I don’t believe in superstition too much, but me leaving the safety on in my attempt to shoot the bull at the bottom of the ridge, and me probably not being very steady when I was going to shoot the first round that was a dud stick out to me as odd. Almost like the elk gods were helping me.
 

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jgierisch

New member
Joined
Oct 31, 2020
Messages
11
So I tend to hunt alone, mainly because my hunting buddies aren’t as determined as I am to hunt elk every year. Mostly because they don’t like to go on long trips with slim odds, it’s what they refer to as “Nolan’s Great Big Hunting Adventures”. Which generally means we are going to go somewhere otc and hike like wild men all over hell and come home empty handed.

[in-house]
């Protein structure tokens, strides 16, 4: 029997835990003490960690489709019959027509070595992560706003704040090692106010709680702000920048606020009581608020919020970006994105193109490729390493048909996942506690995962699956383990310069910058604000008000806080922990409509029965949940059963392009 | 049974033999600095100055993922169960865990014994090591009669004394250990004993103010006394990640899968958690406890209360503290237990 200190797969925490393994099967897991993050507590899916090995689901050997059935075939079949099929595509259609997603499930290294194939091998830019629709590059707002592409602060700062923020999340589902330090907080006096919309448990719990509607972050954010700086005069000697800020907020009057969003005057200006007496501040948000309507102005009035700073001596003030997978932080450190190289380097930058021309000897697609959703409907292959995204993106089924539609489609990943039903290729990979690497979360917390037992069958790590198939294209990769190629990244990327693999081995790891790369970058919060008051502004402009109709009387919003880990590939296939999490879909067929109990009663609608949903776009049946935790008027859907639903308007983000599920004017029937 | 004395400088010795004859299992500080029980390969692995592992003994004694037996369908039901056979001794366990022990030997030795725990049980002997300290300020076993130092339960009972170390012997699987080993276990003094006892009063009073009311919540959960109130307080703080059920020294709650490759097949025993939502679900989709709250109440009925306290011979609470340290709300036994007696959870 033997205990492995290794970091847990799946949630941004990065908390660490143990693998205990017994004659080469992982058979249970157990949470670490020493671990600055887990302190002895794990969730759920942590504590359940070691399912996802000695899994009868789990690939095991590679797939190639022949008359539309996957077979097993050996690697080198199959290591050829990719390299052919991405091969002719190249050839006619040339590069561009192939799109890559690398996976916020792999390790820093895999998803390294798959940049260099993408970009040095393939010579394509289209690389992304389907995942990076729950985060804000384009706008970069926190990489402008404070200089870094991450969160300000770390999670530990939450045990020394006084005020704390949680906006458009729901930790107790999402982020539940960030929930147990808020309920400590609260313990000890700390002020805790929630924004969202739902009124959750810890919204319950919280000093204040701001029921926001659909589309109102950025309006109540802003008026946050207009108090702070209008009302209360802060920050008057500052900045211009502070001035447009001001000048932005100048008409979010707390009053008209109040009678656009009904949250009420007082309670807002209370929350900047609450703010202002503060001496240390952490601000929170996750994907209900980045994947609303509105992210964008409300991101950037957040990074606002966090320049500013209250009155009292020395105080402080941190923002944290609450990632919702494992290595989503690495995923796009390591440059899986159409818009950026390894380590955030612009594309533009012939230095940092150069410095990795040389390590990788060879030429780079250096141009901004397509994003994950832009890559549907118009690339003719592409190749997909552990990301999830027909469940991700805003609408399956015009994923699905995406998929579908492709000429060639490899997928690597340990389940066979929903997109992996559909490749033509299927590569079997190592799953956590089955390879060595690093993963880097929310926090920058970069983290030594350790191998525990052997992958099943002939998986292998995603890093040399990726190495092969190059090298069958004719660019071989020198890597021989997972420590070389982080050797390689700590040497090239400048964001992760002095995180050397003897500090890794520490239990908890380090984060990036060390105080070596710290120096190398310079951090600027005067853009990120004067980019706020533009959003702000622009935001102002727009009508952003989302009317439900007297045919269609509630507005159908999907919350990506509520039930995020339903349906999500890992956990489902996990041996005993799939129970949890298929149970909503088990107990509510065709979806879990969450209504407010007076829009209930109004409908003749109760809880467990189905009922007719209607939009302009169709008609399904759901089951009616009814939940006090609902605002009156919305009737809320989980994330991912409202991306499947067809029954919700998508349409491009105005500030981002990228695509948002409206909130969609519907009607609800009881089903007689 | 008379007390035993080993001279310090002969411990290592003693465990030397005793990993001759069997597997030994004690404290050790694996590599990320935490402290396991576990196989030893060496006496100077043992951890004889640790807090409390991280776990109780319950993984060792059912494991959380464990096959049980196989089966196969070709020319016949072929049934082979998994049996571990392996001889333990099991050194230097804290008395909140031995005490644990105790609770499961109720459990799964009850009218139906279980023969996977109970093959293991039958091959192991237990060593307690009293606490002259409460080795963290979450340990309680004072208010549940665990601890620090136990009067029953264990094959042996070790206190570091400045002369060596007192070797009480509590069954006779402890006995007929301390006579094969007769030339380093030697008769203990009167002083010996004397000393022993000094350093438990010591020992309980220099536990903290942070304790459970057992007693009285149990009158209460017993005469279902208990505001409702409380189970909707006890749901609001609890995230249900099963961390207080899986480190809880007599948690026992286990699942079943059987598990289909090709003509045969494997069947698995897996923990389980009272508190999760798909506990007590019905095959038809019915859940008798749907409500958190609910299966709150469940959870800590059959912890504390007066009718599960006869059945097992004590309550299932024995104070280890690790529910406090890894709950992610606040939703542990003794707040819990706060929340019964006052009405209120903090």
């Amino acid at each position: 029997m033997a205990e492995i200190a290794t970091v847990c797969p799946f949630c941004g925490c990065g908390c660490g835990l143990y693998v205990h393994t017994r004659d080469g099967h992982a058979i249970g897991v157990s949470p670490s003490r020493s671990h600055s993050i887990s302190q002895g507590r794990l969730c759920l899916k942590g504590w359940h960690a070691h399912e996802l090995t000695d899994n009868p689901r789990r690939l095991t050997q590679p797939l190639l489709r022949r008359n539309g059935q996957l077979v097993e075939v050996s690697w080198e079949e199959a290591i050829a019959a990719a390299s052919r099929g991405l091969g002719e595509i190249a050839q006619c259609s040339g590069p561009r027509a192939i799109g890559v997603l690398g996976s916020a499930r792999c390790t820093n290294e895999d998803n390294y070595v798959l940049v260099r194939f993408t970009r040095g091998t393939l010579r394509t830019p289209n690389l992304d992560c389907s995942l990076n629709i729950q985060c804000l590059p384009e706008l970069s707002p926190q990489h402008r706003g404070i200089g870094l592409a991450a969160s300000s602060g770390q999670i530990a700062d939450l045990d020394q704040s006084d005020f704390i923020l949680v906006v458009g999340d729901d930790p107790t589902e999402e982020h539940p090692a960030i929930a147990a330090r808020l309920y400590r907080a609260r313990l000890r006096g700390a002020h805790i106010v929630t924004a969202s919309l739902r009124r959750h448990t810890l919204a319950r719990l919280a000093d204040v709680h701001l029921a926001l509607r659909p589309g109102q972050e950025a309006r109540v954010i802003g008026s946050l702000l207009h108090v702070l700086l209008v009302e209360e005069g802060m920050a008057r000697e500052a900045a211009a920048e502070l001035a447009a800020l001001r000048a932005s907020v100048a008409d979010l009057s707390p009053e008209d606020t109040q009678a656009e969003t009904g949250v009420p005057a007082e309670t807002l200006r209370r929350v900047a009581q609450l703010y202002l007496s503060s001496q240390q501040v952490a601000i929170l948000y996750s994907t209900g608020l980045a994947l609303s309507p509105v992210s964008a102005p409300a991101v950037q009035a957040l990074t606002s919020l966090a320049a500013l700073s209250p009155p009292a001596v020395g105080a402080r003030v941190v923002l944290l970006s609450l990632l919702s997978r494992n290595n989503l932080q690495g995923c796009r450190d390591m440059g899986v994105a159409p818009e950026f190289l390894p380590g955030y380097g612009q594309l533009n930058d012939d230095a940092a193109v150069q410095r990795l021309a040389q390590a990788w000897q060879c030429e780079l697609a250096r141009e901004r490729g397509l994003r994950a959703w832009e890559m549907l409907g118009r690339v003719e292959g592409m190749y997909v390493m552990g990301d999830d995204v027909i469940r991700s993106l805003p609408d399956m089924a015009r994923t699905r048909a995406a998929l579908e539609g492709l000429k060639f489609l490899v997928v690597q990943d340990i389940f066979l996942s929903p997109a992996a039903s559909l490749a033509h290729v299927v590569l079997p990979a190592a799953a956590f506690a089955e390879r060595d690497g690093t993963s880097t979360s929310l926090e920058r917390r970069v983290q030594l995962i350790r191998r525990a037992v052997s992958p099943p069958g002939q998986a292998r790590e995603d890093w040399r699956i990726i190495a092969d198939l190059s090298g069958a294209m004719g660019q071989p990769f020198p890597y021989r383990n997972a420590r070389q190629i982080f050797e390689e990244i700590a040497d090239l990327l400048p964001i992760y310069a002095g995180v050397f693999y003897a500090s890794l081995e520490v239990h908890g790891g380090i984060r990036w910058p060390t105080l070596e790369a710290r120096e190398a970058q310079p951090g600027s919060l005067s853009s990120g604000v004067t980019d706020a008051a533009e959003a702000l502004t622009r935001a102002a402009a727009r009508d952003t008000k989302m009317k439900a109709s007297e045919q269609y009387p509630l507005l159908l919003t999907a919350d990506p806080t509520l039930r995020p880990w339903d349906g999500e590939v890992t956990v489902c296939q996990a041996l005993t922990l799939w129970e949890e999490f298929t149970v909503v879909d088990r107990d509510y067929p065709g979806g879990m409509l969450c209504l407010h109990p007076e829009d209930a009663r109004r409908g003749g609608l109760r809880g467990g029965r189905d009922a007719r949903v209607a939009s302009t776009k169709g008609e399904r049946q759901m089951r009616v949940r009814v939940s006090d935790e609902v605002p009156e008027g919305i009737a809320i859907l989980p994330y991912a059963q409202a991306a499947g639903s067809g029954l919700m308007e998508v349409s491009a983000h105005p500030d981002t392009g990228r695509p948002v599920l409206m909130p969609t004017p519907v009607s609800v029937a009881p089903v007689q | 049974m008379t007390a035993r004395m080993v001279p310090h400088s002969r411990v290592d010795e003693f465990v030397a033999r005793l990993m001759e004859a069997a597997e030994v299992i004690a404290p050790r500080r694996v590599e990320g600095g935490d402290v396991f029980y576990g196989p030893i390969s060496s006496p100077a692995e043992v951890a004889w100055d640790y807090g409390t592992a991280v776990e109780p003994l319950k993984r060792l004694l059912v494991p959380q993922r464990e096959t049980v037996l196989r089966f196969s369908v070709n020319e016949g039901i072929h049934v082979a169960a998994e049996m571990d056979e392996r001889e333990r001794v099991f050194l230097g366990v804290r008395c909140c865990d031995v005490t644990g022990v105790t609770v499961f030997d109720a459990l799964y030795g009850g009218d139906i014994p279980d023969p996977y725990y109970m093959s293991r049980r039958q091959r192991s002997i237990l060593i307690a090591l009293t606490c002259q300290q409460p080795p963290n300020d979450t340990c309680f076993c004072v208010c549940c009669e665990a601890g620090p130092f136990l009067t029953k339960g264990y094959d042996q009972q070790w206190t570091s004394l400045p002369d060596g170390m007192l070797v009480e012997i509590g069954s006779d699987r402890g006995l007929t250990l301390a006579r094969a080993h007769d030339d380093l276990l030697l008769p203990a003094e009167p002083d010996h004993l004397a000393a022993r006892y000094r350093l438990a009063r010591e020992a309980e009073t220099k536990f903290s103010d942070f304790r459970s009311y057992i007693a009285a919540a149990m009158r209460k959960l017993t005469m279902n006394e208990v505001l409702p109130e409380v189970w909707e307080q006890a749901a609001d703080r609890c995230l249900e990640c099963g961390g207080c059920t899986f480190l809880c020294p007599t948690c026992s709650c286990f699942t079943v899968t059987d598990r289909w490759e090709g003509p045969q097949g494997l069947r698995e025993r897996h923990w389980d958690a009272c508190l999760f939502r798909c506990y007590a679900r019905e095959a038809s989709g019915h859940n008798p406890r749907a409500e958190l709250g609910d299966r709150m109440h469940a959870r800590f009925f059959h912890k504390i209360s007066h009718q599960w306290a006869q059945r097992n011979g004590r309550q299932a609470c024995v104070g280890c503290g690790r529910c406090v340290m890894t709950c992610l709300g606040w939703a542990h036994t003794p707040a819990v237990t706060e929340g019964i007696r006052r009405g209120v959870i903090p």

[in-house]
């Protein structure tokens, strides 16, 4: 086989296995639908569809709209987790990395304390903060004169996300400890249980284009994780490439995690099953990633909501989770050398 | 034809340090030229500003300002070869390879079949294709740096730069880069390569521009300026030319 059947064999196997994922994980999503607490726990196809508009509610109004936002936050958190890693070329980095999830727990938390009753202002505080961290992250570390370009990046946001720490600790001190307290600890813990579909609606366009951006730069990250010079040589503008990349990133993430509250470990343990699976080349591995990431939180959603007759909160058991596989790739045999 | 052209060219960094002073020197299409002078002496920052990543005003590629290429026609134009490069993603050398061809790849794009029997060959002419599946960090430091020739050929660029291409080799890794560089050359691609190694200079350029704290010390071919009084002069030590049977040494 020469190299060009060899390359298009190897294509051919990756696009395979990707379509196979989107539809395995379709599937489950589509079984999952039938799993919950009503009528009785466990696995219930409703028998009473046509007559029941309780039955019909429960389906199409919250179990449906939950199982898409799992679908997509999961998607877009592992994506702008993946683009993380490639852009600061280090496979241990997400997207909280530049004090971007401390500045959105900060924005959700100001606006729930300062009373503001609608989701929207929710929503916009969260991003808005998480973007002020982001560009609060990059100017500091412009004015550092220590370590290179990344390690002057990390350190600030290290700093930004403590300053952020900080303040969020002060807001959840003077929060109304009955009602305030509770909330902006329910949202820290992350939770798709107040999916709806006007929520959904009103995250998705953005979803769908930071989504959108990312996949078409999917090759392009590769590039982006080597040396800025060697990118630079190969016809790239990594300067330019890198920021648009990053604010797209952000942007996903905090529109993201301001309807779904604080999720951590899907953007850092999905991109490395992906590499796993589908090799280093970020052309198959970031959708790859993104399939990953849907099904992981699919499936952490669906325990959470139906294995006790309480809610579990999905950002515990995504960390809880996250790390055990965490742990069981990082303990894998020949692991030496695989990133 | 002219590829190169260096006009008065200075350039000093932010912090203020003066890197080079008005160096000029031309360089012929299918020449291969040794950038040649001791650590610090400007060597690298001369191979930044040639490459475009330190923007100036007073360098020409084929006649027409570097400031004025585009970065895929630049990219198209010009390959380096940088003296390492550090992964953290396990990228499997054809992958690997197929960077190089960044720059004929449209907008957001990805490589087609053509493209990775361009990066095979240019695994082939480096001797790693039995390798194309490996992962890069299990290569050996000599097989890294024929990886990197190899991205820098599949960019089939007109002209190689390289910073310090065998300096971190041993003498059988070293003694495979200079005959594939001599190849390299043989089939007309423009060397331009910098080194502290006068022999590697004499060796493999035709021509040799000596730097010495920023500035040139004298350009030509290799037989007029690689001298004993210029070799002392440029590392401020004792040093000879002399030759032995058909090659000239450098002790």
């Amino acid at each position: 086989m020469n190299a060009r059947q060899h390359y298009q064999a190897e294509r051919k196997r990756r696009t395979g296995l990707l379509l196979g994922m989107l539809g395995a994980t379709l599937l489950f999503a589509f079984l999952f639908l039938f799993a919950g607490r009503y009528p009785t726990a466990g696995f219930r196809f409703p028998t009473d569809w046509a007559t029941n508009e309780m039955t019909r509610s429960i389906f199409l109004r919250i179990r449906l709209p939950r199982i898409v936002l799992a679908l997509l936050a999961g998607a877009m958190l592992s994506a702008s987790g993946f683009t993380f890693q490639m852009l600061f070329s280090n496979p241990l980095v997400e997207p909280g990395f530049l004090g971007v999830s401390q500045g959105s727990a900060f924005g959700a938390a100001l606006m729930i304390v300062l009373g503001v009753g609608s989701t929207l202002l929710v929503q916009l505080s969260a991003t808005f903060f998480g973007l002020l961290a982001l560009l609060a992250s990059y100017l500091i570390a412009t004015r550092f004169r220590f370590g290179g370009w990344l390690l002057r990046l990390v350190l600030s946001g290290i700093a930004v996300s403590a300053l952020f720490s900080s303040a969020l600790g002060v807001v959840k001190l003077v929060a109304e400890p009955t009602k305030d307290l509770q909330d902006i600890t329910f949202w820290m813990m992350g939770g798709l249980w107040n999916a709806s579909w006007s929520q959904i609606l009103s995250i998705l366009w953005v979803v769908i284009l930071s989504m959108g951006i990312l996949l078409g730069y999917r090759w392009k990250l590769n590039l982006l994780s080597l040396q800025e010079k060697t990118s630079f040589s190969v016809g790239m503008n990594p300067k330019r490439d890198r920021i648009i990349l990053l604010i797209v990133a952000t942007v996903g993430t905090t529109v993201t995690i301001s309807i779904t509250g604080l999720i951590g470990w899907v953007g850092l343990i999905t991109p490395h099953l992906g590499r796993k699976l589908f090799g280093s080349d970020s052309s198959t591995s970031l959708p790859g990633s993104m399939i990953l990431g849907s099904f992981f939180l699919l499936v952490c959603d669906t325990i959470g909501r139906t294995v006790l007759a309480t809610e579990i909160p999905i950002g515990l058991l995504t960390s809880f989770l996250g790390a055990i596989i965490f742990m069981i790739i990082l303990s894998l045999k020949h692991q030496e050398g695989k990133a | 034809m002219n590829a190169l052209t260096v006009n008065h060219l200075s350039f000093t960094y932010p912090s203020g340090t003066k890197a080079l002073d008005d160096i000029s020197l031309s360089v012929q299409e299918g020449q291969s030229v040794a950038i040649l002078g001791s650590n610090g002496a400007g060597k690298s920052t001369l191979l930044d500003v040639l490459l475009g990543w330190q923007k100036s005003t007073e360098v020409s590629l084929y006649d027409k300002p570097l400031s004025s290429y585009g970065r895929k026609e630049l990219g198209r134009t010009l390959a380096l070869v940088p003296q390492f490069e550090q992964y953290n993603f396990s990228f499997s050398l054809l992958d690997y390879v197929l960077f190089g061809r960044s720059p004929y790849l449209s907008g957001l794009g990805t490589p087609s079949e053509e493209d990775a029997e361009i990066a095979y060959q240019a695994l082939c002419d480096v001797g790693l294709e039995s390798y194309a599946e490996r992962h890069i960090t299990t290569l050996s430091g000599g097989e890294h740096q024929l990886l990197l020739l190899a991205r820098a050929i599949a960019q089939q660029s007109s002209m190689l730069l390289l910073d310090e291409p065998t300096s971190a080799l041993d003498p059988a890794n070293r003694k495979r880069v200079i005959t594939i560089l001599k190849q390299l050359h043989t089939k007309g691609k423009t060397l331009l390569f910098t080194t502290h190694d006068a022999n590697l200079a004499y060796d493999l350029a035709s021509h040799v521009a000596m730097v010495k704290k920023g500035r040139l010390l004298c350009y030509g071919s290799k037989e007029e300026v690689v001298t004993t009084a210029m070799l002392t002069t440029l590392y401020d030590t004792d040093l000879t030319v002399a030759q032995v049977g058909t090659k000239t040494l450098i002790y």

2020 was looking the same, applications for good areas denied, OTC plans engaged. I was fortunate enough to meet a guy on here and we swapped “hunts”, I don’t wanna give his identity away. I contacted him and said I was planning on going Archery OTC in Colorado and he immediately gave me a unit and an area that he thought would be good. So a month of planning and then things changed and my September was shot due to work piling up. So I contacted him about a 2nd rifle season area, again he gave me an area, and all the info I needed to be successful. This hunt would not have been a success without him, that I’m certain of.